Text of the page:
Chapter 7
The Skeleton
225
7
attachment points for many muscles of the neck, back, chest, and
shoulders. Te
intercostal spaces
between the ribs are occupied by
the intercostal muscles, which liF and then depress the thorax dur-
ing breathing.
Sternum
Te
sternum
(breastbone) lies in the anterior midline of the tho-
rax. Vaguely resembling a dagger, it is a flat bone approximately
15 cm (6 inches) long, resulting from the fusion of three bones: the
manubrium, the body, and the xiphoid process. Te
manubrium
(mah-nu
9
bre-um; “knife handle”) is the superior portion, which
is shaped like the knot in a necktie. Te manubrium articulates
via its
clavicular notches
(klah-vik
9
u-lar) with the clavicles (col-
larbones) laterally, and just below this, it also articulates with the
first two pairs of ribs. Te
body
, or midportion, forms the bulk of
the sternum. Te sides of the body are notched where it articu-
lates with the costal cartilages of the second to seventh ribs. Te
xiphoid process
(zif
9
oid; “swordlike”) forms the inferior end of the
sternum. Tis small, variably shaped process is a plate of hyaline
cartilage in youth, but it is usually ossified in adults over the age of
40. Te xiphoid process articulates only with the sternal body and
serves as an attachment point for some abdominal muscles.
Homeostatic Imbalance
7.4
In some people, the xiphoid process projects posteriorly. In such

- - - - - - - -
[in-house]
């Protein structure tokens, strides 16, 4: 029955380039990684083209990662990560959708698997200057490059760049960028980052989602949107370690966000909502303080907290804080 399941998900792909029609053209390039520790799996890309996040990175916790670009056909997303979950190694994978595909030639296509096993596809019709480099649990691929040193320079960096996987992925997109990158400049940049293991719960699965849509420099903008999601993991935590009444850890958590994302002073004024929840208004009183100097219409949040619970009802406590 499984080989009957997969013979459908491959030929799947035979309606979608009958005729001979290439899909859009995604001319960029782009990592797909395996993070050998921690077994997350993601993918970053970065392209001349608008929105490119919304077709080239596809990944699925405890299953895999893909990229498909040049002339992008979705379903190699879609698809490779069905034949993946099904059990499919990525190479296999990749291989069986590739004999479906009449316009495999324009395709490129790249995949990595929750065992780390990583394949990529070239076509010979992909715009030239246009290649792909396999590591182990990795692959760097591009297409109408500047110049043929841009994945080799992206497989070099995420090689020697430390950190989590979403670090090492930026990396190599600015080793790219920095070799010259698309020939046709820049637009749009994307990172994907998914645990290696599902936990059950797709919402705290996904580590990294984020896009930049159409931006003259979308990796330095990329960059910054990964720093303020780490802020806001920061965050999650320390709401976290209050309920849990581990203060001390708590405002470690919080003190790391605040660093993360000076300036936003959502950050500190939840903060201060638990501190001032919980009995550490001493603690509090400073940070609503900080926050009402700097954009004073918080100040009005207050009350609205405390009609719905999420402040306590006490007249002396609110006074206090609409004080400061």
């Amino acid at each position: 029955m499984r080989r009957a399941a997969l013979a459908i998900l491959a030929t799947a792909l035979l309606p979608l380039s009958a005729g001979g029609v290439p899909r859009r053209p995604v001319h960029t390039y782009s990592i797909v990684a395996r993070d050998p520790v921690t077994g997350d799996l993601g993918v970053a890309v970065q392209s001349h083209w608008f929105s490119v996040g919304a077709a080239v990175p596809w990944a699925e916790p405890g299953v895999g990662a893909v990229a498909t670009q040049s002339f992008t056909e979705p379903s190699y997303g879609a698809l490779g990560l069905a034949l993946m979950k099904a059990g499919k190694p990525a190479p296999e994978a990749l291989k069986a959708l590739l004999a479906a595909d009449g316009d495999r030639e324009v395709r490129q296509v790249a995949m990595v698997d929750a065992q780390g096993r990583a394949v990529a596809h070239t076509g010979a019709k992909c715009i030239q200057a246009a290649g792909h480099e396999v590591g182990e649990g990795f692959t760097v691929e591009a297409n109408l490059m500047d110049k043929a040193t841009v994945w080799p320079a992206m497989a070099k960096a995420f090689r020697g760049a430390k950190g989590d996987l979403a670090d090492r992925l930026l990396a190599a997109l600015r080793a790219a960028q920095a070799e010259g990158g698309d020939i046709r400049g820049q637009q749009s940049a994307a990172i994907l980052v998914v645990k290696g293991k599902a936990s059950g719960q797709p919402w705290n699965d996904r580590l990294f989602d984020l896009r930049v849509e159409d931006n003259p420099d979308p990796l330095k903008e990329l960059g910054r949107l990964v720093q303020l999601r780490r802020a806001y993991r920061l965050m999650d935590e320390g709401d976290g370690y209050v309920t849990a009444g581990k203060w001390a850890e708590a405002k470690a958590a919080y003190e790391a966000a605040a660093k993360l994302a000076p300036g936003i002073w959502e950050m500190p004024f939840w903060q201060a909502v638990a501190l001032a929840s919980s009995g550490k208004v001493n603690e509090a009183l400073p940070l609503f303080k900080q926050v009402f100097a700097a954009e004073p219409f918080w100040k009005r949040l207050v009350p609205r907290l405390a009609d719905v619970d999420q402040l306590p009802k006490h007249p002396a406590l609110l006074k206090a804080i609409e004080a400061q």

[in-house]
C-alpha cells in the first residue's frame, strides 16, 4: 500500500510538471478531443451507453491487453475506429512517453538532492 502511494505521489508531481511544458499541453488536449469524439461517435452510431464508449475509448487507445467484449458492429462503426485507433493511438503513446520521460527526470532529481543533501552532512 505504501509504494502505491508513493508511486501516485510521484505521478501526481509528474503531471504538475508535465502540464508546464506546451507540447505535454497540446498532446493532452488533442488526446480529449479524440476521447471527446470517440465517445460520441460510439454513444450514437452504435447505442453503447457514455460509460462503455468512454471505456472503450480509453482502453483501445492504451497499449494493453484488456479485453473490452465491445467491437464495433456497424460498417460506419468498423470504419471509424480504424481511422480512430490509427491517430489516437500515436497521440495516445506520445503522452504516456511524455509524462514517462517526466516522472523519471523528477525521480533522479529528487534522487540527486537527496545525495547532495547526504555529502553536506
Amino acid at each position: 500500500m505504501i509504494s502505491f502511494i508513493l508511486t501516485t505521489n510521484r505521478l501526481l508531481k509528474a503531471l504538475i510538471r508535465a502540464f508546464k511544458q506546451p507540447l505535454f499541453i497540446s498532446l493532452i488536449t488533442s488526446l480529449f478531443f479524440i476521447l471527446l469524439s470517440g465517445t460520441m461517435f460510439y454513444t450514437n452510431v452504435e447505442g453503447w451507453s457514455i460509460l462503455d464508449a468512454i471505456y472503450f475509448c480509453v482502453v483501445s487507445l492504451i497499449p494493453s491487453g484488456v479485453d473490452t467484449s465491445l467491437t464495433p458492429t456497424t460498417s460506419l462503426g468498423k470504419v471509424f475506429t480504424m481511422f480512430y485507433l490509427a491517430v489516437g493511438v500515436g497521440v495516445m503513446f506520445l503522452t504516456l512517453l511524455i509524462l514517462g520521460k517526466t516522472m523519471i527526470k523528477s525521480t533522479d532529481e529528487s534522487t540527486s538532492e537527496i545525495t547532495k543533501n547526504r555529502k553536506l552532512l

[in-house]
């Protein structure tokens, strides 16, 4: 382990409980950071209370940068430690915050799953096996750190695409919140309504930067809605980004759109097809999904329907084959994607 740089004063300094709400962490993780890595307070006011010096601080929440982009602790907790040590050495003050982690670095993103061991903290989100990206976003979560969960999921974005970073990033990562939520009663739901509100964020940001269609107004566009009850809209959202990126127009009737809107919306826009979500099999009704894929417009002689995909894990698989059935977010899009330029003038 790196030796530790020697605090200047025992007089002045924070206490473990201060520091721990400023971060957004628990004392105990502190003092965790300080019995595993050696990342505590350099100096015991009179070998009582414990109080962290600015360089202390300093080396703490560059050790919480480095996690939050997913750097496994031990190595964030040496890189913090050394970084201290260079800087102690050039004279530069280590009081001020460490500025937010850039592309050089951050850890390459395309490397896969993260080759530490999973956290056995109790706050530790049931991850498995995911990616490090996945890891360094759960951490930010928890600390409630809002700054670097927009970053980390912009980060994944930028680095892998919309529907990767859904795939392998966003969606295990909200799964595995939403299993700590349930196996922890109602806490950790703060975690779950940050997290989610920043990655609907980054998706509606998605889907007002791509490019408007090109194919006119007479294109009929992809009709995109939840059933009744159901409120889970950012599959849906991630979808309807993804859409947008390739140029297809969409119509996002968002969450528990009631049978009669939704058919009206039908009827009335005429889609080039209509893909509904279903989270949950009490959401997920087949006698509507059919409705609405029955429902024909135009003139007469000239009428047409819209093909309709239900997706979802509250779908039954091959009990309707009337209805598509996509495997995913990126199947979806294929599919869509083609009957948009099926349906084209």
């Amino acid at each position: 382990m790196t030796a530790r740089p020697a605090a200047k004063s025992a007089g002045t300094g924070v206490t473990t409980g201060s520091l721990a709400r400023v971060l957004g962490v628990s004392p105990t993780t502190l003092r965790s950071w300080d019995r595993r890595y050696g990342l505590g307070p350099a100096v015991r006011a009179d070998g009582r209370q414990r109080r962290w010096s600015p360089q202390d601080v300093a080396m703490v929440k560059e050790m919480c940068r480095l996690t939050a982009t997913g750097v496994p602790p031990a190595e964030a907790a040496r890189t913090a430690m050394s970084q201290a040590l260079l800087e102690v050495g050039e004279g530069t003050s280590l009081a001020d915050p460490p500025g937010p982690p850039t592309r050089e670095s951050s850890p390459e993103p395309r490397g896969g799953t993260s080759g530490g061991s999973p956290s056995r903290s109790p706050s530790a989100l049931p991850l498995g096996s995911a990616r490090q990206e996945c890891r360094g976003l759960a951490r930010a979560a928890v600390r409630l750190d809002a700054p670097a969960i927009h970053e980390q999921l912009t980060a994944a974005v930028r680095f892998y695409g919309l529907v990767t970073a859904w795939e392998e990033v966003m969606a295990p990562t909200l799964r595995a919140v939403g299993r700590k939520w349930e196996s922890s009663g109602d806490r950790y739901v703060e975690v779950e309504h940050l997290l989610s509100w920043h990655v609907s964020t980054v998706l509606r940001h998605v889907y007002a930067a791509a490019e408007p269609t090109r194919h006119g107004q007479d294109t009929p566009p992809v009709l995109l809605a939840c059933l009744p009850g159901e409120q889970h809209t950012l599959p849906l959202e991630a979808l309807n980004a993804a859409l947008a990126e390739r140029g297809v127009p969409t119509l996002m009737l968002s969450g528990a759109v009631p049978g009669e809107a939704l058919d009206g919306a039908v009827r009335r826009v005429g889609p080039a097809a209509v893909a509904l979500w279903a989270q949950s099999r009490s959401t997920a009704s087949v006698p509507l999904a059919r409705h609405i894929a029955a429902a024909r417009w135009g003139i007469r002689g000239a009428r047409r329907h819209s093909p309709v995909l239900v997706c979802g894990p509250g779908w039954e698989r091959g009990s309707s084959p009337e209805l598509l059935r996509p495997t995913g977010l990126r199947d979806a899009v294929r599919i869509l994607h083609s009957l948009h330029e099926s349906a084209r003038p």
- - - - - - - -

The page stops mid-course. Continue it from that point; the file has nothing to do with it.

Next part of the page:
cases, blows to the chest can push the xiphoid into the underly-
ing heart or liver, causing massive hemorrhage.
Te sternum has three important anatomical landmarks: the jugu-
lar notch, the sternal angle, and the xiphisternal joint (±igure 7.23).
Te easily palpated
jugular
(
suprasternal
)
notch
is the central in-
dentation in the superior border of the manubrium. If you slide your
finger down the anterior surface of your neck, it will land in the jugu-
lar notch. Te jugular notch is generally in line with the disc between
the second and third thoracic vertebrae and the point where the
leF common carotid artery issues from the aorta (±igure 7.23b).
Intercostal
spaces
Xiphisternal
joint
Heart
Sternal angle
Jugular notch
True
ribs
(1–7)
False
ribs
(8–12)
Jugular notch
Clavicular notch
Manubrium
Sternal angle
Body
Xiphisternal
joint
Xiphoid
process
L
1
Vertebra
Floating
ribs
(11, 12)
(b) Midsagittal section through the thorax, showing
the relationship of surface anatomical landmarks
of the thorax to the vertebral column
(a) Skeleton of the thoracic cage, anterior view
T
2
T
4
T
3
T
9
Sternum
Costal cartilage
Costal margin
Figure 7.23
The thoracic cage.
(For a related image, see
A Brief
Atlas of the Human Body
, Figure 23a–d.)
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